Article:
We can debate who benefits most from our low-carbon agenda—possibly it is the Chinese at this particular juncture. However, in the context of closing the RO early, it is some of the smaller schemes—the independent developers and the independent renewable companies—that are suffering the most, and it is the larger companies that seem to be getting the grace period amendments that they need. It is the smaller guys who are losing out. This is not about rewarding the richest or the most powerful lobbyists—that is not what we are seeking to do.
As the noble Baroness, Lady Young, pointed out, this is about fairness and a common-sense test of whether, when you read those words in a manifesto in May, you then think, “Ah yes, I know what that means; it means that in about the middle of June, I will see an announcement from the Government that closes a scheme in which I have invested hundreds of millions of pounds, which is already closing with no consultation”. I hesitate to say that that passes the common-sense test, as I do not think it does. Indeed, we know it does not, because we have had a large number of investors come to us to say that this is not the way that they should be dealt with.
Normally, a consultation exercise is undertaken and then the results of that consultation are published. In this case, because we have been racing since
The specific issue raised under Amendment 78C is another important one. As I have said before, I do not think this House will discuss this, but it will certainly be discussed, with far greater passion potentially, when it moves to the other place. Amendment 78C would simply repatriate the closure of the RO to Scottish Ministers. The reason for this is that during the passage of the Energy Bill in 2013, the Government had to take a power to repatriate the renewables obligation back to Westminster. We were told at the time that this would be a technical amendment and that this had to be done simply to make the closure easier, tidier and more efficient. However, we now see that this was not the case: this was a cynical move that gave the Government the power to close a scheme for Scotland without due consultation with Scottish interests. It flies against the spirit of the Smith commission agreement, which is seeking to repatriate more powers to Scotland and allow Scottish people to determine what they want to see built to provide them with clean energy in the future.
That brings me on to the question of fairness and whether the Government’s amendments, and their proposals for grace periods, are fit for purpose. It should be noted that although the announcement was made on
I am grateful to the Minister for presenting the changes that were incorporated. By and large they were merely technical issues of clarification, but the biggest one, about planning and when you deem planning consent to have been given, remains unresolved. This is what is so strange about these grace periods. The anomaly here could not be more strange: because of the way the Government are interpreting this and putting it into legislation, if you are refused planning permission—if the local council signals that it is not content—and you then appeal and win that appeal, you will be able to get a subsidy. However, if you had consent from the local committee and it was clear that the community wished to see the development, but you were waiting for various formalities to be concluded which then came after the artificial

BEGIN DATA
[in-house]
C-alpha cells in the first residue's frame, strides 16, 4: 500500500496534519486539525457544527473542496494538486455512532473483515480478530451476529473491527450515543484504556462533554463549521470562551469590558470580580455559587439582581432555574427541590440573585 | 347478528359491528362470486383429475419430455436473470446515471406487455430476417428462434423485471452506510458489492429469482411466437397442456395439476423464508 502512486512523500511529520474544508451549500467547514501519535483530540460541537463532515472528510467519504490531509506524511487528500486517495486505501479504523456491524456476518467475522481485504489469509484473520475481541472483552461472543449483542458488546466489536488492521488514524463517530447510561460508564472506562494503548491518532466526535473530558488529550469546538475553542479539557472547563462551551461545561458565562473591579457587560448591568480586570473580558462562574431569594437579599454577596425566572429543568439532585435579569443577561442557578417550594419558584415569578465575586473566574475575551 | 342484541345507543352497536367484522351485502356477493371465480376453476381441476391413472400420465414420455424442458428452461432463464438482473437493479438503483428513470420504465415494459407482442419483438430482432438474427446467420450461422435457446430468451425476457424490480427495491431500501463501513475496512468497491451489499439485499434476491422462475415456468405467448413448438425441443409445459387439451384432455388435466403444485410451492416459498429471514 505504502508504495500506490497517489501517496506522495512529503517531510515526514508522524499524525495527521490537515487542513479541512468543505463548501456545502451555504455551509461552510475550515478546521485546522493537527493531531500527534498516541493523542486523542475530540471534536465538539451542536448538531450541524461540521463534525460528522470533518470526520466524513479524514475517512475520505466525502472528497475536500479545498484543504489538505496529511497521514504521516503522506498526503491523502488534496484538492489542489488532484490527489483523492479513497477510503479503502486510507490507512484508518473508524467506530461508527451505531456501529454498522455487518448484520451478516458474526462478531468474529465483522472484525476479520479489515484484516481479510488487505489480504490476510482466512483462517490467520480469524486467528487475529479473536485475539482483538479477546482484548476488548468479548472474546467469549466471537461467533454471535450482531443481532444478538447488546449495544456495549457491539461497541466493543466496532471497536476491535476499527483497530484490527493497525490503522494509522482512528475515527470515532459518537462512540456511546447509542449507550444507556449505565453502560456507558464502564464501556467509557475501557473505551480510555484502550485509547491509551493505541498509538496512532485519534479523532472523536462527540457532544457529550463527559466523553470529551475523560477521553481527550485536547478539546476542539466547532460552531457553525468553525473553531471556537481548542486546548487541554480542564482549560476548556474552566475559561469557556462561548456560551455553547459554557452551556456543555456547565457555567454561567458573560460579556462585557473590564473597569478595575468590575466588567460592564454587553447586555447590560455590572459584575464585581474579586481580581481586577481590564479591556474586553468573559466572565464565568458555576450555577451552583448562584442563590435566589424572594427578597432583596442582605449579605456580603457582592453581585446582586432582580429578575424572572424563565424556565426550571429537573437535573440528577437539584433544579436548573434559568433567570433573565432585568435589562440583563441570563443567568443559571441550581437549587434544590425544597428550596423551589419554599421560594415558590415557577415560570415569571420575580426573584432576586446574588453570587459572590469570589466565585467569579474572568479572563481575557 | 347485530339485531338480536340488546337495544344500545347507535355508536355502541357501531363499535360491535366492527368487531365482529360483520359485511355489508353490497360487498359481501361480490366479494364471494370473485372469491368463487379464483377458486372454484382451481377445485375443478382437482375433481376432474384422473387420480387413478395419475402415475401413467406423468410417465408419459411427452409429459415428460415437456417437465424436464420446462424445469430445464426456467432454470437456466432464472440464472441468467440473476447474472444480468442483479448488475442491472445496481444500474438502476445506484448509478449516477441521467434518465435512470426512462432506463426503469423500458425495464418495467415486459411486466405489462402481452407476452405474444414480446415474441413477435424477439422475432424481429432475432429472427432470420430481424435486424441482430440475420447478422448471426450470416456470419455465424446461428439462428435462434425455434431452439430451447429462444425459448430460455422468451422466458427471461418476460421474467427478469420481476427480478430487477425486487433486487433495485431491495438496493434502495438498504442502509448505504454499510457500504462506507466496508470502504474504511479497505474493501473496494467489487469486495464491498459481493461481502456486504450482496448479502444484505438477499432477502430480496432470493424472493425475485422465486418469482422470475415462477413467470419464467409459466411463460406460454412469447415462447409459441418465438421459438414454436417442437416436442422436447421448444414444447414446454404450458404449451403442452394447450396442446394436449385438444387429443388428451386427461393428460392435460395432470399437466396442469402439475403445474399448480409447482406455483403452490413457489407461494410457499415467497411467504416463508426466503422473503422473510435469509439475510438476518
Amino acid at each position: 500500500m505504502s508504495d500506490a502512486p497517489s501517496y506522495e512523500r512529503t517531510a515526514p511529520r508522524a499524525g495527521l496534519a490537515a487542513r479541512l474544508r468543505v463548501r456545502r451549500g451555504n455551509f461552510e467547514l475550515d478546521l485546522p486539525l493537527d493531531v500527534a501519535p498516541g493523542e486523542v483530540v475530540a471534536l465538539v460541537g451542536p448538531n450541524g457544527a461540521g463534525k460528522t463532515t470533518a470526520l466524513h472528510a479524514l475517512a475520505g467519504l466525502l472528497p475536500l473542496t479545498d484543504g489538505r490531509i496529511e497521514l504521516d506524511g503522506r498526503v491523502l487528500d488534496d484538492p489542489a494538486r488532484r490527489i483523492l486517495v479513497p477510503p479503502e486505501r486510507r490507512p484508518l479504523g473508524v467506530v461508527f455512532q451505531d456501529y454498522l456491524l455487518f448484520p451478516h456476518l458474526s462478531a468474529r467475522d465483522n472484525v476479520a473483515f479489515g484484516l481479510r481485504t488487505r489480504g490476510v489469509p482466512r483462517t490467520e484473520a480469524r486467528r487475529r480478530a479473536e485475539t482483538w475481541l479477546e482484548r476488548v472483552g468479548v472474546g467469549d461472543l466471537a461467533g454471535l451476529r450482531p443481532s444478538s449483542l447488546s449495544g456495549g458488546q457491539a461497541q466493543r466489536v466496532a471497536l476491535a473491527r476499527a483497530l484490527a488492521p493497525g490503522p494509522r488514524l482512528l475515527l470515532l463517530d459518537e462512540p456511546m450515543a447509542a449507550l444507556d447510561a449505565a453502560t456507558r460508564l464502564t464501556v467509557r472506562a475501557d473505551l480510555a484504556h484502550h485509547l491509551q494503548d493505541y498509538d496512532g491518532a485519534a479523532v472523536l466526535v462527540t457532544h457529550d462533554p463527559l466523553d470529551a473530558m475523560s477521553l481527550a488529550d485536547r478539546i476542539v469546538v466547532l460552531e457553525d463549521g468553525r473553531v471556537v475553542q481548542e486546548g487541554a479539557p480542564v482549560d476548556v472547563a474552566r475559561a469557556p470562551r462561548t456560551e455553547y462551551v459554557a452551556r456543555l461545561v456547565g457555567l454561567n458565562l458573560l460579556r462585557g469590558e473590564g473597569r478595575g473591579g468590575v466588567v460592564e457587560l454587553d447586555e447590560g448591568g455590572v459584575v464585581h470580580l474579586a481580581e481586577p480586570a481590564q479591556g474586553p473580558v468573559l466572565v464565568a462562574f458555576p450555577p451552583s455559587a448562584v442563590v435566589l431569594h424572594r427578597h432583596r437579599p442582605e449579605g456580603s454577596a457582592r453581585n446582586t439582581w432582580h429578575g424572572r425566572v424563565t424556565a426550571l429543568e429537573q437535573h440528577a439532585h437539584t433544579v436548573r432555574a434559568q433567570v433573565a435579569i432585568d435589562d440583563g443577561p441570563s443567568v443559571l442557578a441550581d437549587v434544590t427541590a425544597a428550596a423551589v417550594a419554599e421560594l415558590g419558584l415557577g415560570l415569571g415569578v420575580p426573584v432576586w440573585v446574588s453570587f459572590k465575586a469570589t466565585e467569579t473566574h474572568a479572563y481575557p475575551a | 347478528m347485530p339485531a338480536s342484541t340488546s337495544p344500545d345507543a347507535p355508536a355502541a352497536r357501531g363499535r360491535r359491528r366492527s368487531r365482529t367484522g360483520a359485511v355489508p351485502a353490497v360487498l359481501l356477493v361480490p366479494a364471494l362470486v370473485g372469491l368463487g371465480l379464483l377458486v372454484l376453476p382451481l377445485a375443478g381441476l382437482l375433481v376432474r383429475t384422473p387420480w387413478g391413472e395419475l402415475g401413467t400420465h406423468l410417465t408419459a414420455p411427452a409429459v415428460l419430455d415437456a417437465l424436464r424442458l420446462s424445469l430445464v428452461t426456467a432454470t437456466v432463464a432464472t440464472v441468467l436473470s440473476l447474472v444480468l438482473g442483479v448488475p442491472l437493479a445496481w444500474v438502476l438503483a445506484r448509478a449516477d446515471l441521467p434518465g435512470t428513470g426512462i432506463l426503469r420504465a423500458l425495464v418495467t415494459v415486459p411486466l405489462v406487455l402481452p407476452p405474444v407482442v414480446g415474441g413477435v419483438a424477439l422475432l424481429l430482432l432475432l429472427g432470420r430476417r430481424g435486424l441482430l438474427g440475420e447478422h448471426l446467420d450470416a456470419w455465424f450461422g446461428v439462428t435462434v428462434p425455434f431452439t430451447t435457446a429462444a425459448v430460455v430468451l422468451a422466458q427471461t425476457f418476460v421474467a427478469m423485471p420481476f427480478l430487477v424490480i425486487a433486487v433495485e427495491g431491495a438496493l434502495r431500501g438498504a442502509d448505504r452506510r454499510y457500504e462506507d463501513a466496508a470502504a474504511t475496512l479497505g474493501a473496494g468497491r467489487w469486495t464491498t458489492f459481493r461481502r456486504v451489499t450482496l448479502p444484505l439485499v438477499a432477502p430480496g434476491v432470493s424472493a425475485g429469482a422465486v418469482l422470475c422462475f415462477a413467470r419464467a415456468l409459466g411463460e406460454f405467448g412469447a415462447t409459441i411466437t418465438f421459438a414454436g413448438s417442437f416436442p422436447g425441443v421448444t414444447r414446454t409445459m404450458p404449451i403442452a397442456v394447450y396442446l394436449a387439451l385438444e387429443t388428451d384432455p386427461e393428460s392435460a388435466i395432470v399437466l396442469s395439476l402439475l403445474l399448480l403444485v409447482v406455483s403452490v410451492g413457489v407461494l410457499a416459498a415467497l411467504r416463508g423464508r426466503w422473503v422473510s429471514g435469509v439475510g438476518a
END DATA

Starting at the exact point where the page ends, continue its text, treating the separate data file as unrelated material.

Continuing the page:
I do not want anything that I have said today to be interpreted as our desire to see endless subsidies for particular technologies continuing indefinitely. That is absolutely not the case. As I have said on previous occasions, the issue we should look at on which the Government have refused to give any clarity is what is happening with the new form of support, the contracts for difference, which replace the RO. That is the pertinent question, but whenever I have asked it, I am told that the Government will make a Statement in the autumn. It is not a good answer for an industry with 25 long years of history to be proud of to be told, “We will tell you your fate in our own good time at some point”—presumably, after the Bill has passed its crucial stages. It is not appropriate to be closing one scheme and not giving any clarity over what is to replace it.
My final concern is that the Government have left us little choice but to object to the provision. It demonstrates a Government who put ideology ahead of evidence. There is no place for ideology in energy policy. If the Government have set their mind against onshore wind, as they are demonstrating—that is evident from all that they have done—they are no better than those who take an ideological principle against fracking or nuclear. We should not be singling out technologies; we need every technology to play its part. Some technologies are better than others in certain circumstances, but there is no reason to decide that we should cease to support one over another, especially when it turns out to be cheaper than many of the alternatives, has a proven track record of delivery and is sustaining investment in our country.
I look forward to hearing from the Minister, but I doubt that he will be able to reassure me on those points, and it is for that reason that I reserve the right to press the amendment that follows.